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The United States plans to reduce the amount of nicotine in cigarettes to make them non-addictive

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The United States government intends to force tobacco companies to reduce the nicotine content in cigarettes sold in the country to minimum or non-addictive levels, the advances said The Wall Street Journal and the Washington Post citing a source familiar with the situation. The newspaper of the American capital points out that the announcement could be made on the same Tuesday, although it would still take a long time for the regulation to take effect. An earlier attempt in the same direction five years ago has already failed.

The U.S. Food and Drug Administration (FDA) last month announced a proposal to ban menthol as a flavoring in cigarettes, as well as all flavorings other than tobacco in cigars. Now he is preparing to take another step in his fight to reduce tobacco addiction and thereby combat the illness and death caused by its use. Tobacco is the number one preventable cause of death in the country, causing approximately 480,000 deaths annually.

Nicotine doesn’t directly cause cancer or respiratory or heart disease, but it is the chemical that makes smokers addicted. Nicotine patches and gum are among the products used to quit smoking, although smoking also creates a habit or habit that is difficult to break beyond physical nicotine addiction.

President Joe Biden took up the challenge of fighting cancer when he was Barack Obama’s vice president. Last February he announced the launch of a new initiative in the fight against cancer. The goal was then to reduce the cancer mortality rate by at least 50% over the next 25 years and to improve the experience of people and their families living with cancer and surviving the disease. The White House said: it is about “ending cancer as we know it today”.

The fight against smoking is very important in this strategy. Prevention has been effective since the offensive in the last decade of the last century, including through information campaigns, advertising restrictions and the tightening of tobacco taxes. A pack of cigarettes typically costs between $12 and $15 in the United States. “We’ve seen a 50 percent drop in long-term cigarette use among adults and a 68 percent drop in smoking rates among youth,” the White House says. According to the authorities, 12.5% ​​of the adult population, around 31 million people, are still smokers.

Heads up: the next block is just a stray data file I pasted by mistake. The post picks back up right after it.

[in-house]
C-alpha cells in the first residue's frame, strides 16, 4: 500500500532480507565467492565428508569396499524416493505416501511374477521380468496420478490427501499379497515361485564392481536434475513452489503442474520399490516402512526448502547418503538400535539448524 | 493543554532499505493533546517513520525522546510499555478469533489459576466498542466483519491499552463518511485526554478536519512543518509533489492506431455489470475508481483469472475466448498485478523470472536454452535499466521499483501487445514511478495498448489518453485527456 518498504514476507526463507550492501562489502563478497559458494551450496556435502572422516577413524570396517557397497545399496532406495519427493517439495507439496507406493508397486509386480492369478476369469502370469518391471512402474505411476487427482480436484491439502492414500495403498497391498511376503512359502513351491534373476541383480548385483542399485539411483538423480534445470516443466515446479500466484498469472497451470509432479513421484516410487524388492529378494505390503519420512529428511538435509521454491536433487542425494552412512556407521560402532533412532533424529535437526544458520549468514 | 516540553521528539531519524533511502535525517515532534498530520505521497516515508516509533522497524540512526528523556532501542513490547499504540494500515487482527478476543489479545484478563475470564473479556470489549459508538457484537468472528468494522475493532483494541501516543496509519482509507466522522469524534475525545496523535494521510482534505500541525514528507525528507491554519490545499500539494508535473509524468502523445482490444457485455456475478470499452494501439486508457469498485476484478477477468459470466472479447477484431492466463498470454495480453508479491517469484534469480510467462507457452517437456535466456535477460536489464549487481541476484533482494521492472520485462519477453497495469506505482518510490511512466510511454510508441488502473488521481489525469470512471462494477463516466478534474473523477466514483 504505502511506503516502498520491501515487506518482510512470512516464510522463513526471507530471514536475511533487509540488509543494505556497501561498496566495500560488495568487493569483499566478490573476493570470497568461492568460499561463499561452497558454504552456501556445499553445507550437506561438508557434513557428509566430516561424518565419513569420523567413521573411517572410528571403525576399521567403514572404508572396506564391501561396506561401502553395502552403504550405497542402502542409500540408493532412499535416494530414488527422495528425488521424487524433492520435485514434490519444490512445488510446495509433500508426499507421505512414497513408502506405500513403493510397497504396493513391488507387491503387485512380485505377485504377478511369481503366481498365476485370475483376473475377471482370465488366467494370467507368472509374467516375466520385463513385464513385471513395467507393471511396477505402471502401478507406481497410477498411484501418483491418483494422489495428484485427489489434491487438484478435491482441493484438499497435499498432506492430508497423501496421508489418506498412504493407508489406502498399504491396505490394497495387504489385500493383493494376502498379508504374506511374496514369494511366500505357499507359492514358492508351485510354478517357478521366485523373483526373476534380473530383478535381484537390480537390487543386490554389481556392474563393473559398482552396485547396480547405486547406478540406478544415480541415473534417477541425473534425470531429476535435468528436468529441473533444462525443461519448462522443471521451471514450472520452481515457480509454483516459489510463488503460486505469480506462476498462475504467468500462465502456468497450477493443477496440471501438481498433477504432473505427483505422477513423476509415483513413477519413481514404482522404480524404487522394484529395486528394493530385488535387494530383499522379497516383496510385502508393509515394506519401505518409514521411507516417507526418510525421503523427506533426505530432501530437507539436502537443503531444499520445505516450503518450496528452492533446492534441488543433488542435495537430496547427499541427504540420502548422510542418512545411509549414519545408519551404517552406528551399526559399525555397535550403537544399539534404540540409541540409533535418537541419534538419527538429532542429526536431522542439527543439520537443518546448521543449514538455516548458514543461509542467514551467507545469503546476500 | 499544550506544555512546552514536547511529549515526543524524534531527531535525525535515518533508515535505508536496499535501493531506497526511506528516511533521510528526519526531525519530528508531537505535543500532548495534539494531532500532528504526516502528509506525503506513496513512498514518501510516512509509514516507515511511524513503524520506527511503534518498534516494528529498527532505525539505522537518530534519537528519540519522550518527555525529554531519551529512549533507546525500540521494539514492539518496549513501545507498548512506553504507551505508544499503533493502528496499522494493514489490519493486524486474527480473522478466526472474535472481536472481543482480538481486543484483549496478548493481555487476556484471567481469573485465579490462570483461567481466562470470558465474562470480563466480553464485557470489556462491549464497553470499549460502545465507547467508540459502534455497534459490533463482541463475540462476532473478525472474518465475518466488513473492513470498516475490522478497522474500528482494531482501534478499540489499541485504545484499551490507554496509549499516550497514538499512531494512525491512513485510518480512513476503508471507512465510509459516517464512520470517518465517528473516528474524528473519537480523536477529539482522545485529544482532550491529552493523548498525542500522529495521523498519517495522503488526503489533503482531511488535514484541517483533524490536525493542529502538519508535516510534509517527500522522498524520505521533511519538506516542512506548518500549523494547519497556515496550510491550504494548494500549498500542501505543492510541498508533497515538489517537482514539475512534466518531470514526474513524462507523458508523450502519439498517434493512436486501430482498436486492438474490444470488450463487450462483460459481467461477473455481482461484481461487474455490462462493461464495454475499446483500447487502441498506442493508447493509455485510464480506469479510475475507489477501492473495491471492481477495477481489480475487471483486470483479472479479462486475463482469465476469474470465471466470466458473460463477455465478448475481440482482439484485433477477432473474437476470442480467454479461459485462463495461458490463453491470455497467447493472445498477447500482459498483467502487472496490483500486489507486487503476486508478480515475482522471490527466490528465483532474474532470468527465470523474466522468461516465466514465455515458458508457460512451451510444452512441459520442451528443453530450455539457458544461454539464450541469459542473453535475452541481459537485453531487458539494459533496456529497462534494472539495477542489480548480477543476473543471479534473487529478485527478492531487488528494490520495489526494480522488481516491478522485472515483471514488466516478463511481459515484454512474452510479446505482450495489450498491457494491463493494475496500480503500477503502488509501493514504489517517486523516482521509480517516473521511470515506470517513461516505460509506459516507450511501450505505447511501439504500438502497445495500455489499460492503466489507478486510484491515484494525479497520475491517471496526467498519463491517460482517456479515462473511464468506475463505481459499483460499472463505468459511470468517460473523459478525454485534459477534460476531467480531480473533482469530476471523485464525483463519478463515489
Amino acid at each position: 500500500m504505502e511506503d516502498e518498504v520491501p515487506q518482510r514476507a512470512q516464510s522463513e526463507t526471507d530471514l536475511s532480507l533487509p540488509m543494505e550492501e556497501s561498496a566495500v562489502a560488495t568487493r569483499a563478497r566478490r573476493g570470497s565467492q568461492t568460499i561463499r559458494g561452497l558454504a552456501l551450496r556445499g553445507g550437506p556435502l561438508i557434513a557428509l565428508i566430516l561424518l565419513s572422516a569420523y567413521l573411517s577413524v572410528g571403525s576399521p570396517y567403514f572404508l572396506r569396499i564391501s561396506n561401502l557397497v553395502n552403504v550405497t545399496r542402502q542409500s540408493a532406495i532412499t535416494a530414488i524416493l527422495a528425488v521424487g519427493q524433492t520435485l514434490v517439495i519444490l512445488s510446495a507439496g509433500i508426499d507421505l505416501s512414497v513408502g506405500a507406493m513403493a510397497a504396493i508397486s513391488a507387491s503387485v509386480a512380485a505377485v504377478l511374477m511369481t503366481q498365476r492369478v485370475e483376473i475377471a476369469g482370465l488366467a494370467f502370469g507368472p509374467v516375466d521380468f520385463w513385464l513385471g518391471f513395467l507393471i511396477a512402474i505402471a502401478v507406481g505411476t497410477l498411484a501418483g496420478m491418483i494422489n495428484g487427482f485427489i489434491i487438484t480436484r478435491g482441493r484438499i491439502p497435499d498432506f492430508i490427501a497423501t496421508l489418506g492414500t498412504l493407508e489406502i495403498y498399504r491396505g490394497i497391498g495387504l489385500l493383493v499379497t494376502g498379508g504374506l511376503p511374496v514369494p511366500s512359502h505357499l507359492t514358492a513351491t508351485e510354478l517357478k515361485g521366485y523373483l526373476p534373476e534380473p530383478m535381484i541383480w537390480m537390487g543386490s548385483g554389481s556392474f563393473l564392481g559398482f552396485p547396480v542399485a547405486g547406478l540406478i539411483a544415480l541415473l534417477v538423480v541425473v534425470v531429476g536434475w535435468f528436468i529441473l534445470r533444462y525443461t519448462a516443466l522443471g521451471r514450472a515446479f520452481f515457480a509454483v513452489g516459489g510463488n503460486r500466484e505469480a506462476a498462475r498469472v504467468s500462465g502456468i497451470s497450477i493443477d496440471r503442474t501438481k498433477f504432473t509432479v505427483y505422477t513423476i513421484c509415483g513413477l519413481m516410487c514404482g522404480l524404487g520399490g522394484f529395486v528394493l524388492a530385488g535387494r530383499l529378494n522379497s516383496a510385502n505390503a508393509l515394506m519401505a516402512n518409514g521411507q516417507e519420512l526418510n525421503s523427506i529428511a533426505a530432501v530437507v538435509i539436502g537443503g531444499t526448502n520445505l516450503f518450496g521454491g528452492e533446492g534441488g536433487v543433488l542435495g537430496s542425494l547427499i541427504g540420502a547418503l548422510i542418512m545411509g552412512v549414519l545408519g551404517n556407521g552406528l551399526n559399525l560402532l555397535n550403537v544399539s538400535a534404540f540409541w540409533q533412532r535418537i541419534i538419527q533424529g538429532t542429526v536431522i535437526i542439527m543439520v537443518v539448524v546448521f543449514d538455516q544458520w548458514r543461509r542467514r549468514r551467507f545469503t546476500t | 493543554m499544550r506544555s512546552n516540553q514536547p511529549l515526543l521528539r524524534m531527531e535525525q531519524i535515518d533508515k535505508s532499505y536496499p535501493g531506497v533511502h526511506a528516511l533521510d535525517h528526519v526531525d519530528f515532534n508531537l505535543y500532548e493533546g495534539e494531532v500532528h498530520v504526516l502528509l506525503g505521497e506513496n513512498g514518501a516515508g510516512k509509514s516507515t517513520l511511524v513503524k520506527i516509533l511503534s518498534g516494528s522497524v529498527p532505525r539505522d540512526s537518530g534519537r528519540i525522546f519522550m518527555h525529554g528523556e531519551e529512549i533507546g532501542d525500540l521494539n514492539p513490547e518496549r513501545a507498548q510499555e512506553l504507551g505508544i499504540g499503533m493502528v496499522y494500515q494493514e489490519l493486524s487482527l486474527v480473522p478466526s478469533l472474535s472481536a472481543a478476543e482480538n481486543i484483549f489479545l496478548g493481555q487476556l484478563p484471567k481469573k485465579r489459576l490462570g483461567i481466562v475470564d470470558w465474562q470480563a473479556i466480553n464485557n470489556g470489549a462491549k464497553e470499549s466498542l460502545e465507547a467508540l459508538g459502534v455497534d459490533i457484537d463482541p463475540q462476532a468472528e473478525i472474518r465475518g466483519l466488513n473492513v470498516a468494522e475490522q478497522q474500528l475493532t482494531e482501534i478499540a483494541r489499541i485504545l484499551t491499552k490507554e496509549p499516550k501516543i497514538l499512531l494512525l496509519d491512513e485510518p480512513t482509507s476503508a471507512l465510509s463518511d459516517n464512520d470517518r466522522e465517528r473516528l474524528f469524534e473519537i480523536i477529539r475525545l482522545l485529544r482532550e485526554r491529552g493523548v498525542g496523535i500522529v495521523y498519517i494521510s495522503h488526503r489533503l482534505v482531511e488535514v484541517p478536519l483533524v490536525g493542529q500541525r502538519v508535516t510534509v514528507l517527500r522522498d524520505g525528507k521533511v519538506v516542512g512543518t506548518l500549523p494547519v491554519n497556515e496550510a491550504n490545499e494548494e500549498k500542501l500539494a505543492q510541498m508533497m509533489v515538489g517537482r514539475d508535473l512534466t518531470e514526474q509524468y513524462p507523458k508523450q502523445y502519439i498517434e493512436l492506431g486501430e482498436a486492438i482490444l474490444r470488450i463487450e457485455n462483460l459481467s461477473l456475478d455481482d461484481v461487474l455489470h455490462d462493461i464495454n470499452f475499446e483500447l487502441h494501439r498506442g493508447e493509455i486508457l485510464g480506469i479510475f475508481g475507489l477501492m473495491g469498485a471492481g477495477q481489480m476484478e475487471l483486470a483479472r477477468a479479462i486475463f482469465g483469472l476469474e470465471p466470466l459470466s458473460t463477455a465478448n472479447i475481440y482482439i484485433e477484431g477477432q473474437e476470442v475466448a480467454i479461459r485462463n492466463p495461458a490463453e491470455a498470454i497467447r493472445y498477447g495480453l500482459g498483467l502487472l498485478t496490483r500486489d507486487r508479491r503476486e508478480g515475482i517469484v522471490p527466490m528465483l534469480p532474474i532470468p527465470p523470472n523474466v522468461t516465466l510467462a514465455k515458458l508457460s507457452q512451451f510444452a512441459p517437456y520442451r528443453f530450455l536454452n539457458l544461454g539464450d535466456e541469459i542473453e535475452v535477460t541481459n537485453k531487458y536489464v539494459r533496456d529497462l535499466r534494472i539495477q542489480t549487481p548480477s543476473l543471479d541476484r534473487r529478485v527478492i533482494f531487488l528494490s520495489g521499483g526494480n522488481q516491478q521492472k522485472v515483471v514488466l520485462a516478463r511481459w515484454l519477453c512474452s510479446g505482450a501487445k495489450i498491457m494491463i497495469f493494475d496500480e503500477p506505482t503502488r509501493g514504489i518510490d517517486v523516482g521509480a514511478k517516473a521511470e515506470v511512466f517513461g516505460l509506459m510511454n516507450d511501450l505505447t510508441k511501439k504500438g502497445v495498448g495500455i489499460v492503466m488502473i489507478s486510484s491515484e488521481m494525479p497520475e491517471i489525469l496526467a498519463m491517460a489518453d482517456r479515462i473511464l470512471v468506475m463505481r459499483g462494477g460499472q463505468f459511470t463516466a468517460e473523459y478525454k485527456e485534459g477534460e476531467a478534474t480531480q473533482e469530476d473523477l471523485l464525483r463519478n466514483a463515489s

Reducing the nicotine content in cigarettes to non-addictive levels would deal a serious blow to manufacturers. Therefore, they will probably try to prevent admission. After the White House’s initial push, the FDA would still have to submit a regulatory proposal for consultation, which could take up to a year to prepare and submit. After receiving the comments on this draft, you need to analyze them and approve your final decision. You must thoroughly document and justify your decision to prevent companies from successfully challenging the rule in court.

Should the entire process not be completed during Biden’s presidency, the new president elected in 2024 could call off the process. The health debate on nicotine has dragged on for years, but there is a lack of political momentum to push through a regulation. Scott Gottlieb, who was FDA commissioner under President Donald Trump, proposed in 2017 reducing nicotine in cigarettes as part of a series of tobacco control measures. Nicotine, he said at the time, was “at the heart of the problem and at the same time the solution” to tobacco addiction. “The vast majority of tobacco-related deaths and illnesses are caused by addiction; It’s the only legal consumer product that, if used as directed, will eventually kill half of its users.” But when Gottlieb left the FDA, the Trump administration abandoned the plan.

Proponents of reducing nicotine levels argue that it would prevent new addictions and make it easier for smokers to quit. Instead, the companies and opponents of such limits point out that lower nicotine levels can entice those who are already addicted to smoke more and also encourage smuggling and the black market for cigarettes with higher nicotine content.

Source elpais.com

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